Vacations: Why Sex Is Better Away From Home

Arlene, a 27-year-old writer who lives in Philadelphia, recently went to Paris for a weeklong vacation with her 30-year-old boyfriend, a chef in the Philly area. The Eiffel Tower and the Louvre and the Tuileries all lived up to their advance billing, but one aspect of the getaway scored a clear "better than expected": the after-hours activities. "Even though we were running around like crazy seeing all the sights," Arlene recalls, "we still had sex almost every day," compared to an average of once or twice a week back home. "And the sex was better; we both seemed more relaxed."

It never hurts to be in the most romantic city in the world, "strolling home every night to our hotel near the Champs-Élysées" and drinking fabulous French wine, recalls Arlene (not her real name; it was changed at her request owing to the intimate subject matter). But even if your summer vacation is in (fill in the blank with some C-list place; we're trying to avoid angry e-mails from, say, the good people of Cleveland) chances are that being away will do wonders for your sex life. In fact, in Arlene's case the Parisian part of the experience wasn't even crucial. "It's not the only time our sexual connection has flourished on vacation," she says. "Something about leaving the laptop behind, turning the cell phone off and relaxing makes the sex better. Not only that, but being in a totally different environment sparks a sense of adventure and boldness," all of which can add up to sex that is more frequent, more fulfilling and more memorable than what couples have at home.

As more and more Americans weigh canceling their summer vacation because of the highest gasoline prices since the dinosaurs gave their lives to form the stuff, while airlines--charging to check a bag, interminable delays, planes as packed as the Tokyo subway--seem determined to make getting away as unpleasant as possible, psychologists recommend doing all you can to preserve at least a short getaway. Especially for couples who are extra frazzled this year due to financial stress, the renewed intimacy can help power through the anxieties that will be waiting for them back home, whether it's rising food prices, the threat of layoffs or just the usual marital strains.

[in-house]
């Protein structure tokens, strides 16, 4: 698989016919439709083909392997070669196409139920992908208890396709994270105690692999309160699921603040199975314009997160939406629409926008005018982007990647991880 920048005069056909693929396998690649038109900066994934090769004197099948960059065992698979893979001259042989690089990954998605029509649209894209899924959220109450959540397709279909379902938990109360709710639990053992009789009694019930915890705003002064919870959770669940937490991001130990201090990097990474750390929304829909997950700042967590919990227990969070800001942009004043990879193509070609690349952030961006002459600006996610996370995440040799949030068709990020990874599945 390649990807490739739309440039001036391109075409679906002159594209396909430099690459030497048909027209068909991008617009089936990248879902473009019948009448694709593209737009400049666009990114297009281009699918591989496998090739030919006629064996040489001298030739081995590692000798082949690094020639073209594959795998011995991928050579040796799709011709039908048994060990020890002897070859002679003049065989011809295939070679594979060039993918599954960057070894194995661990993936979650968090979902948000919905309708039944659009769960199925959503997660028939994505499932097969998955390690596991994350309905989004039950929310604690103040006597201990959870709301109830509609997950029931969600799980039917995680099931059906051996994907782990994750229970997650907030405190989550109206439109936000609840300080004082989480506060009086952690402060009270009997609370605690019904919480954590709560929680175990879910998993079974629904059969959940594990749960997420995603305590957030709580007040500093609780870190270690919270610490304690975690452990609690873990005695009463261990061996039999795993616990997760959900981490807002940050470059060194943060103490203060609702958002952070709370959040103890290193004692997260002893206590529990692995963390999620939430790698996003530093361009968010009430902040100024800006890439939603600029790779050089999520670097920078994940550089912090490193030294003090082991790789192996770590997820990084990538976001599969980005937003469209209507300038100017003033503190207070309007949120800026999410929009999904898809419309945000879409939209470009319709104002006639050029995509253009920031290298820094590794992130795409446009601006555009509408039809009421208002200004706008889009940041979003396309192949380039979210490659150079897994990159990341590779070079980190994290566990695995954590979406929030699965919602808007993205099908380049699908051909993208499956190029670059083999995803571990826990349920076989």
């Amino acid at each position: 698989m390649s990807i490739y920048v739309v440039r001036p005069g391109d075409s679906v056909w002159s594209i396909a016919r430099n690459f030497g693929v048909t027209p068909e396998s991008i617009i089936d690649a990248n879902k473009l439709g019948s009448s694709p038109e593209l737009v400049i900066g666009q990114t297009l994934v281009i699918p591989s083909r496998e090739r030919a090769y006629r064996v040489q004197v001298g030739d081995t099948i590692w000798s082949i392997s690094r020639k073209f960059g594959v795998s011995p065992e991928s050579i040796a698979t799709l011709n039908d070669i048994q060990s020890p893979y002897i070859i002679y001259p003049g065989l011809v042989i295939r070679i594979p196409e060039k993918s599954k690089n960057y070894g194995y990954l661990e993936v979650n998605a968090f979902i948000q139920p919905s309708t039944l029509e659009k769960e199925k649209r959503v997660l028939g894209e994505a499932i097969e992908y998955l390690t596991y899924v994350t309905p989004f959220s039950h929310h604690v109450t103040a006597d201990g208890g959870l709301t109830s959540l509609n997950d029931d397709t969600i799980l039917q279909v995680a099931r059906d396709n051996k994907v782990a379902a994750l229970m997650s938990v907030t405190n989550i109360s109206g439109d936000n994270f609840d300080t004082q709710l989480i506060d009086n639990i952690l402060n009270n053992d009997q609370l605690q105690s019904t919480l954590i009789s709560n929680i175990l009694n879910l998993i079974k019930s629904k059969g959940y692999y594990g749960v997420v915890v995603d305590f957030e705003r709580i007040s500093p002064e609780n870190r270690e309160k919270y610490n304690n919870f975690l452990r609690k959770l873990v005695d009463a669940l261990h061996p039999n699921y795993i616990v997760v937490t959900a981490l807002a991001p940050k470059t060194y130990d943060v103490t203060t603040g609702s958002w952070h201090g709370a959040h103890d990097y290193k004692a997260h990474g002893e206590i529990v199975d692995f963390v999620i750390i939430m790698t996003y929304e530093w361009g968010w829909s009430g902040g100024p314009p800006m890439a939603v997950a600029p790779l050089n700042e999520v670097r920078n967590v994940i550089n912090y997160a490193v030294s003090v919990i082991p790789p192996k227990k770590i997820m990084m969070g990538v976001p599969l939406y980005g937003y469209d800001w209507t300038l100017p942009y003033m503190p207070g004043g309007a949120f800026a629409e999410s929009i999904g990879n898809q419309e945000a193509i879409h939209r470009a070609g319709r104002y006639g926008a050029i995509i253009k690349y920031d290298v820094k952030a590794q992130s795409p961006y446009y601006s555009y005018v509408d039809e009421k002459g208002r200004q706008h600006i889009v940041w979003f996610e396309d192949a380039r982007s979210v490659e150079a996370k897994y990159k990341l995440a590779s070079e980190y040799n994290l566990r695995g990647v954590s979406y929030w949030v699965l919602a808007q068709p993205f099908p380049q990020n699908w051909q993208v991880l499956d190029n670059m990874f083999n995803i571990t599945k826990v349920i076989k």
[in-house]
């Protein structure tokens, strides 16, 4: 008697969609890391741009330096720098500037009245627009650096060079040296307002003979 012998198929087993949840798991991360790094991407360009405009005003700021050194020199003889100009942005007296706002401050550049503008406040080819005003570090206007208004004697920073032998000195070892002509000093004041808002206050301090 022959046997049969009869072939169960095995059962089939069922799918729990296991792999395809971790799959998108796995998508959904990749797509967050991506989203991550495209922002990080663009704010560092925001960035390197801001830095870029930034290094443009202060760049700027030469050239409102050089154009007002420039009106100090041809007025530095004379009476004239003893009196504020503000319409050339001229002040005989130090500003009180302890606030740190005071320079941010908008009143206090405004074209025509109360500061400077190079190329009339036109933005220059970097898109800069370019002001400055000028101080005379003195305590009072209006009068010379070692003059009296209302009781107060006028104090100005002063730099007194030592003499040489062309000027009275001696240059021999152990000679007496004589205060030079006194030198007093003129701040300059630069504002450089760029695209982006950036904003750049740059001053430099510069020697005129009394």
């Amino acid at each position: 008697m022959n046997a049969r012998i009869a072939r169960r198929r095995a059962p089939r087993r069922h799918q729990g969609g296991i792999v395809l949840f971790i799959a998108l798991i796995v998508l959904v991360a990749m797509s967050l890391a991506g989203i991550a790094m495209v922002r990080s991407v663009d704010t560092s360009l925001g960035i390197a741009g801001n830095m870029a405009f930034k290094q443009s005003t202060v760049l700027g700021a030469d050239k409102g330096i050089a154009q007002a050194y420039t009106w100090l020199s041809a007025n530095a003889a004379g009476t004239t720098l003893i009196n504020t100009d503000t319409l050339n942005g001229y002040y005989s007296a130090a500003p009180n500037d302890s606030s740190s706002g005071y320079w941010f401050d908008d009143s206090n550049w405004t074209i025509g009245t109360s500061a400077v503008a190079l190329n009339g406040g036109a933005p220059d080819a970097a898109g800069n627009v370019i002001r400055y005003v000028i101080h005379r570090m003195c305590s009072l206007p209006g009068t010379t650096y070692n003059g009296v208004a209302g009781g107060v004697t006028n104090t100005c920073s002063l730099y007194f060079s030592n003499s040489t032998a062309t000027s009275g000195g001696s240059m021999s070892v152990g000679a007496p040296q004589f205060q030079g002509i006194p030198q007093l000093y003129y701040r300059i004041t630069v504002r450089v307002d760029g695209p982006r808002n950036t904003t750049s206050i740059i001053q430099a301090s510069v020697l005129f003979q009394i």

According to researchers at the Kinsey Institute for Research in Sex, Gender and Reproduction,  sexual response and desire reflect the relative power of two competing and relatively independent systems within the brain: an activating one and a suppressing one. The balance between the two determines a person's sexual response, something Kinsey's Erick Janssen likens to the gas and brake pedals in a car.

One factor that presses on the gas to increase sexual desire and responsiveness is, not surprisingly, mood. For most people, negative mood--sadness, anxiety, anger--acts as a sexual brake, leading to loss of sexual interest and impairment of arousability. Vacations tend to improve mood, if only because you have left the immediate demands of home and office behind; with the brake disengaged, interest and arousability rise like Fourth of July fireworks. Depression and anxiety lower sexual interest and arousability for women even more than they do in men; if the female half of the couple is feeling down in the dumps at home, a vacation that pushes sadness and anxiety aside will be an especially potent way to warm things up. That seems to do the trick for Kristin, a 31-year-old real-estate agent, who says vacation sex is better than at-home sex because it's the only time she and her boyfriend don't argue. "Plus, you can really focus on the relationship and remember why you were attracted to each other in the first place," she says.